Thursday, February 26, 2009

500 Chairs

I picked up this book today for inspiration and eye candy. The book, 500 Chairs, Celebrating Traditional &innovative Designs is a collection of chairs, some functional, some merely "art" pieces collected by the editors at Lark Books. This volume is a part of a series of "500" books it is basically a picture book with one or two views of each chair and a listing of the artists.
While this book only contains contemporary makers there are three entries done by Sam Maloof. You will recognize some or the names from the Woodworking magazines and gallery pages. There are finely executed Philadelphia chairs and classic Windsor chairs along with "chairs" that look like they would be more at home in a collection of "500 Torture devices of the Spanish Inquisition". There are beautiful, highly figured wooden chairs and ones made out of the strangest materials imaginable, think latex gloves and industrial foam.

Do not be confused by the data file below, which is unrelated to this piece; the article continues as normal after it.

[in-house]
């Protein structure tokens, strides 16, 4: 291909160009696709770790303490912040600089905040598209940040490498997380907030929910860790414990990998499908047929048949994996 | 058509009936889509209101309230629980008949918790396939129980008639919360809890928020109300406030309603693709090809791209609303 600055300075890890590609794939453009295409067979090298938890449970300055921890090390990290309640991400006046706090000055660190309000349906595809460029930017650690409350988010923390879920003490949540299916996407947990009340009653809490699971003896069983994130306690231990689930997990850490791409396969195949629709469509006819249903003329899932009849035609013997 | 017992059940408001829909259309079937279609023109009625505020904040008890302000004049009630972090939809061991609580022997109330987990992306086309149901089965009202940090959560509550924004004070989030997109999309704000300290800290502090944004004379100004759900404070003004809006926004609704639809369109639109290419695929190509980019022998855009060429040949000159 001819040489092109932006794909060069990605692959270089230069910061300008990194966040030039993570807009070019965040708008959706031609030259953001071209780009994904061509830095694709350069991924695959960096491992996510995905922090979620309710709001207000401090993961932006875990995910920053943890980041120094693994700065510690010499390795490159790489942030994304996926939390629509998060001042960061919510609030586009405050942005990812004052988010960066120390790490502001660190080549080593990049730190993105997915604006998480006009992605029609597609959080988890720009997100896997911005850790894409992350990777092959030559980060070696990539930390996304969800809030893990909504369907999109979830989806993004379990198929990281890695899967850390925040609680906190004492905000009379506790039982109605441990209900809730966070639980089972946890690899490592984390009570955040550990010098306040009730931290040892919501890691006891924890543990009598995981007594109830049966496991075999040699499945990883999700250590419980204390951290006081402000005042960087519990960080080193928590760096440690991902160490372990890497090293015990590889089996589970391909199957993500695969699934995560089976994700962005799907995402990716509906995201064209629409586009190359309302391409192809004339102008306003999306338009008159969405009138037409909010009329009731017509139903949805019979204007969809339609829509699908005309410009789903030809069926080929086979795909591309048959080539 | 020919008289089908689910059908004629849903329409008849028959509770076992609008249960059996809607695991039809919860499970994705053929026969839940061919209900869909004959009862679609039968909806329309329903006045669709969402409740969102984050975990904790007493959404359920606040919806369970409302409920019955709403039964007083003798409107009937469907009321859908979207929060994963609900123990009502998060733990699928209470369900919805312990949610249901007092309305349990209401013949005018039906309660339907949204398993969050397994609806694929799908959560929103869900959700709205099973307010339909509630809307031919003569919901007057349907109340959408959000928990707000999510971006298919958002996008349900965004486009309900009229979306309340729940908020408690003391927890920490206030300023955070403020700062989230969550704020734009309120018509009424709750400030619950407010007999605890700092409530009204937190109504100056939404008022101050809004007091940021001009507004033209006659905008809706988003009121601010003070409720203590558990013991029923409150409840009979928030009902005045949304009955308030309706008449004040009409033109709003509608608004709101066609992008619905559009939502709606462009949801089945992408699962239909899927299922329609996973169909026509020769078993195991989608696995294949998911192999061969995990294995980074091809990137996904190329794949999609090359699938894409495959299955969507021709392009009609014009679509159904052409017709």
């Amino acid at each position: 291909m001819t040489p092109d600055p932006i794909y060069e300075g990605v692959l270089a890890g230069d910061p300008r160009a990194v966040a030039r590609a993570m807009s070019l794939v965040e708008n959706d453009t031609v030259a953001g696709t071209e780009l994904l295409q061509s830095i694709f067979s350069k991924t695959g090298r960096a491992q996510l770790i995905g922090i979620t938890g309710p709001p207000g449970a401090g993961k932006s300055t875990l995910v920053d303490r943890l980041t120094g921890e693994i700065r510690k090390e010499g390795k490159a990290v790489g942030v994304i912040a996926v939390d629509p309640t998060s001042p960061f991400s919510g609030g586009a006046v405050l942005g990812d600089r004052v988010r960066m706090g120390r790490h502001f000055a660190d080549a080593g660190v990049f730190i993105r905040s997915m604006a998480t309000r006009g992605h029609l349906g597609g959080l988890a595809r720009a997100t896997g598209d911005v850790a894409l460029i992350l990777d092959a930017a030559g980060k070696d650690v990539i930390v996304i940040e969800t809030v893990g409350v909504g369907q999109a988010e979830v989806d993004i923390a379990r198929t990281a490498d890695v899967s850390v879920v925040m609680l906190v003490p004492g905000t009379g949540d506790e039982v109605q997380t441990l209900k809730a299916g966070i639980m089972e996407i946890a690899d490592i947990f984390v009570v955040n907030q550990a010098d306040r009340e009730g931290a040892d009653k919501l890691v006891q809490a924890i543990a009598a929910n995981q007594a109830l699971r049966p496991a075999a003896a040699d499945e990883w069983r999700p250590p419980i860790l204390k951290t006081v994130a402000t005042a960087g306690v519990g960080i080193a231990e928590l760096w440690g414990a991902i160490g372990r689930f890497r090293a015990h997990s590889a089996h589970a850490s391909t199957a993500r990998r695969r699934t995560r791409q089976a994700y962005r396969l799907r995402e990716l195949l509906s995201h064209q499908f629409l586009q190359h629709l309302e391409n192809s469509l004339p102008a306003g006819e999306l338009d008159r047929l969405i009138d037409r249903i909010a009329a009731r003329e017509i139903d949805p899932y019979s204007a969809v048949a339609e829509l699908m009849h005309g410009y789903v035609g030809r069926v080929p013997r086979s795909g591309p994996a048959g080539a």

I've found this book to be very inspirational and gotten quite a few interesting ideas from it. Bendable plywood and marine grade plywood seem to be used by many of the artists, I think that I would like to try some forming with bendable plywood for a chair back and seat for a recliner. I also picked up a few ideas for a really nice shop stool that will be made from solid wood, perhaps in a free form design.
Next time you are in your local Barnes and Noble walk over to the Art section and look for an 8 inch square book that is 1 1/2 inches thick and browse through it, you might just want to take it home, I did.
What's another word for Thesaurus? Steven Wright

Sunday, February 22, 2009

Mistakes made